There are three huge problems that I can see with this study. The first is the fact that intuitive eating was not designed with the intention to produce weight loss. Straight from IntuitiveEating.org, it is “an approach that teaches you how to create a healthy relationship with your food, mind, and body.” Nowhere on the website is weight loss promised. It’s simply not about that – it’s about becoming a no-drama eater, unlike how most people eat while on diets (total drama). In the process, a person’s weight may stabilize as a result of eating according to inner hunger/fullness cues, but that doesn’t necessarily mean weight loss, and in some cases it might even mean some weight gain if a person has been maintaining below their natural set point. And yes, some people may lose weight, although this is not a scientifically proven outcome. Which is why the end point of intuitive eating is a relaxed, healthy relationship to food and eating – not weight loss.
So comparing intuitive eating to dieting to produce weight loss is like comparing apples and…watermelons, it’s just that different. Other than being about eating, they are not at all the same thing. But that didn’t stop the study authors from making the comparison.
The second big problem is how intuitive eating was executed (with all the accurate imagery that word evokes) in this study. All participants, including the intuitive eaters, were all weighed. So while one of the principles of intuitive eating is not “throw out your scale,” rejecting the diet mentality is the first principle, and weighing is an integral part of weight loss dieting. Many intuitive eating practitioners I know won’t weight their clients because it is counterproductive to becoming reacquainted with their internal eating regulation. Why? Because stepping on the scale may trigger the expectation of weight loss, and that expectation, whether met or not, can mess with developing true body trust. It becomes about reliance on external outcomes, not internal cues.
But these study participants were indeed weighed. How effective, then, do you think their practice of intuitive eating during the study was? Do you think they were truly able to trust their internal signals of hunger and fullness when they stepped on a scale and were reminded of the expectations around weight change? I doubt it. I call that a big study flaw.
And the third problem is this: the participants were instructed in intuitive eating at the beginning of the study and then at the midpoint. The study was a randomized controlled trial so I’m going to assume most of the participants were new to this non-diet philosophy. Were they dieters before? Had they ever tried to lose weight? Were they chronic over- or under-eaters? Because here’s the deal: just getting some basic instruction in intuitive eating once or twice, especially if someone has been a chronic dieter, does not necessarily an intuitive eater make. For many of us, the journey from anguished eater to intuitive eater is a process – sometimes long, sometimes complicated. It can take weeks, months or years. In my personal experience, the first few weeks of non-diet eating does not feel intuitive at all. As Carly from the blog Snack Therapy writes, intuitive eating initially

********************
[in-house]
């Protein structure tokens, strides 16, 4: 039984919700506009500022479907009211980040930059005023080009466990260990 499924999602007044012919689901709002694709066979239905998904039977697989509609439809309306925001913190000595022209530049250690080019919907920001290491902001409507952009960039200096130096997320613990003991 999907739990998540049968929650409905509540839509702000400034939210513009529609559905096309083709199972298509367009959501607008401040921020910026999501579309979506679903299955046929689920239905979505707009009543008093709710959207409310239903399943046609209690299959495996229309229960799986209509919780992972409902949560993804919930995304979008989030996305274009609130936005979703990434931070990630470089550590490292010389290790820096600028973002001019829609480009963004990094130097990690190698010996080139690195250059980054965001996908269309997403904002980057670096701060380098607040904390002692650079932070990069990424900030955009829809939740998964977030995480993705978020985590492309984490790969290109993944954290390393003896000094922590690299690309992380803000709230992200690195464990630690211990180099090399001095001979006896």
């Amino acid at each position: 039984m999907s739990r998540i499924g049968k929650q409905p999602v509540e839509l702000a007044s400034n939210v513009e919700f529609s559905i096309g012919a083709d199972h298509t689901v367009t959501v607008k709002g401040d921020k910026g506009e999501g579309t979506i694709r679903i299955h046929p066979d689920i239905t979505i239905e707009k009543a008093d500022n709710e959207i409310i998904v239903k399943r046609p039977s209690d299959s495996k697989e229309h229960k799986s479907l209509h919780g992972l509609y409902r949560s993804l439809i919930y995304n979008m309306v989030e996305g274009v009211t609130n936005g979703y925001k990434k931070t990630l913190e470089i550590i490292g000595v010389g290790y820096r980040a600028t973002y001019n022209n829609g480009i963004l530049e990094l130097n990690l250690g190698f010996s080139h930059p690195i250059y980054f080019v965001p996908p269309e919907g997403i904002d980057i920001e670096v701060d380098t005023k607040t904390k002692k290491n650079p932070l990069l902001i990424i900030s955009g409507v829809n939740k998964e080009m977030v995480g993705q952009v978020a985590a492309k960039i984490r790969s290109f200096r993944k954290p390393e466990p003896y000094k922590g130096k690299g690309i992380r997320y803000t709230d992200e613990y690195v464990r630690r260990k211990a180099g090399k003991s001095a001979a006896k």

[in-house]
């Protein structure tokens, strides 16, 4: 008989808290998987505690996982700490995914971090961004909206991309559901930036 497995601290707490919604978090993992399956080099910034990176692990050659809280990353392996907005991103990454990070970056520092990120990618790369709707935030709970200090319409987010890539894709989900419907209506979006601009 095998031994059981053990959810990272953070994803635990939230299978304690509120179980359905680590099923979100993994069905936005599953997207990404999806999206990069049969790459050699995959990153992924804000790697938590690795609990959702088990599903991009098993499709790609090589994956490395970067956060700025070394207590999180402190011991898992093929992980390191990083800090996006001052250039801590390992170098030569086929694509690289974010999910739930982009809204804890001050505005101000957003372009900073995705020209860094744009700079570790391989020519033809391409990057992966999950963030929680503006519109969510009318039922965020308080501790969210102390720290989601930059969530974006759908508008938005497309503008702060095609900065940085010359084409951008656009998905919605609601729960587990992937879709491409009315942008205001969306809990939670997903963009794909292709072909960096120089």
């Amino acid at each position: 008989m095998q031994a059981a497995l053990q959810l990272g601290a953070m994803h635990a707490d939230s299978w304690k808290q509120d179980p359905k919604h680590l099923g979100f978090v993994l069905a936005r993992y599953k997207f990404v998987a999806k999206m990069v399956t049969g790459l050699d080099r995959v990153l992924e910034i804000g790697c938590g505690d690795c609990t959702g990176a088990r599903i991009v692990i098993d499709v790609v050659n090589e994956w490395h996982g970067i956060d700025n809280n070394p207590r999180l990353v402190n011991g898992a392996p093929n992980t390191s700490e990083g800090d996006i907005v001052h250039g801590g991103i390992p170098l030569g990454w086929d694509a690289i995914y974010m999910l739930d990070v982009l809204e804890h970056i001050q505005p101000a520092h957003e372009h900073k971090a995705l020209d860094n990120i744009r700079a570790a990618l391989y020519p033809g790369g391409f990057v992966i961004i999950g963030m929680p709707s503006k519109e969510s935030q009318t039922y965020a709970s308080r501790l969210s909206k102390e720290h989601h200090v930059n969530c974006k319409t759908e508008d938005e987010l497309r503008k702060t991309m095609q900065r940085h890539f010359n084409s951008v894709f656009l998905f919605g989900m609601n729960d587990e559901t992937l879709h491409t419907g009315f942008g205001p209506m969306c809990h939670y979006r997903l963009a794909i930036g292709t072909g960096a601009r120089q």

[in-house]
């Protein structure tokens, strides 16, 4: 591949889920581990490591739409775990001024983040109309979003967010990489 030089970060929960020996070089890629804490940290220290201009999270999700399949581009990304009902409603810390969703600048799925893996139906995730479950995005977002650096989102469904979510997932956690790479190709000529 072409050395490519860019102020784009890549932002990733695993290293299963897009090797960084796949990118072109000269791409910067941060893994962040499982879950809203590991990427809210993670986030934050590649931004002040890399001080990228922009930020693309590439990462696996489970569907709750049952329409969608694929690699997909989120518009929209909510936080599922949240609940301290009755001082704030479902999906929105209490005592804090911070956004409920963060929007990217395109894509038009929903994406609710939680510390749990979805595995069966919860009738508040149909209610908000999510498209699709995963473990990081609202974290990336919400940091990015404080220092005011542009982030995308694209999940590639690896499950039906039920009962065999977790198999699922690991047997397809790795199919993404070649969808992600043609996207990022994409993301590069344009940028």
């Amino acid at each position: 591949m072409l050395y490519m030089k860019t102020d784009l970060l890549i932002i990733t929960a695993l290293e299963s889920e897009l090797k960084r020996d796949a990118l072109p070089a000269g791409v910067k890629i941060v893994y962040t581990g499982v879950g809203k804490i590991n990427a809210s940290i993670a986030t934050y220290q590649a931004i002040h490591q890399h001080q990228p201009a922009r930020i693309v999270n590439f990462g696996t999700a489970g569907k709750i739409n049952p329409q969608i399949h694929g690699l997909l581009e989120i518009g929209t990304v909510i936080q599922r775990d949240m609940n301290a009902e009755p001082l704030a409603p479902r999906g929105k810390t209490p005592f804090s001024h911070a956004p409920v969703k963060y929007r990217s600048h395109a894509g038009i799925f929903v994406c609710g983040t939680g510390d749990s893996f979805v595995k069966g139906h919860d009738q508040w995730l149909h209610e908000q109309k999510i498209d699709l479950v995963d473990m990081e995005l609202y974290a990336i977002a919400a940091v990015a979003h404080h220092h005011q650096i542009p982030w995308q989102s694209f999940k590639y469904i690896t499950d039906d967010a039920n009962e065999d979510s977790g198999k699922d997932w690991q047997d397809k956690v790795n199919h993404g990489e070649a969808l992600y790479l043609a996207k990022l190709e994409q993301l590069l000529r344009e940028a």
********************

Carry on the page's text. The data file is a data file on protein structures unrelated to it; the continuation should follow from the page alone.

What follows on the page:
“…involves a whole lot of thinking about food. And this is true… at first. It’s kind of like when you break up with a partner; you have bitch and moan to your friends/therapist/mom/other therapist/person handing out free samples at Whole Foods/cat in order to get over him or her and forget about your dysfunctional relationship. It’s the same thing with food. You have to analyze why you’re eating what, and when, and why, and how, and with whom. You think about how you feel after certain meals. You might spend a lot of time dreaming about what you’re going to eat tomorrow, because you’re finally allowing yourself to eat good food. So it’s true: if you decide to start eating intuitively, it probably won’t be very intuitive at the beginning. It’ll be a lot of checking in with yourself: (‘Carly, why did you eat that bowl of ice cream? Was it because you were hungry? Was it because you needed comfort? Was it because you saw a commercial for some and you had a craving? Was it because the moon is in the 7th house? Was it because you read that article about how some people develop lactose intolerance later in life, and so you should probably eat the ice cream now just in case you wake up tomorrow with a crippling dairy allergy?’). It’ll be a lot of thinking. A whole lot of thinking.”
Do you think the participants of this study, in the first 6 weeks after their introduction to IE, were really accomplished intuitive eaters? Maybe, and also maybe not. Not that it matters much to the bottom line of weight loss – because again, that’s not what we’re expecting here in the real world. But if you’re gonna call it intuitive eating, you maybe want to start with a bit more than two quickie info sessions.
This is irresponsible science. It’s also irresponsible reporting. The investigation in this article was pretty damn piss-poor. All Ms. Reynolds had to do was toodle on over to IntuitiveEating.org – which she referenced in her article – to see that nowhere on the website is there a promise for weight loss. Where you can see that it doesn’t even mention weight loss as an outcome. That it is obvious it isn’t another fad diet craze that is to be used as a substitute for dieting in order to get your dream body. Nope nope and nope.
While intuitive eating might not produce weight loss it can give us so much more: peace of mind, a healthy relationship to food and eating and our bodies, a weight that is right and sustainable for each one of us. Putting it in the same category as weight loss dieting? Epic fail.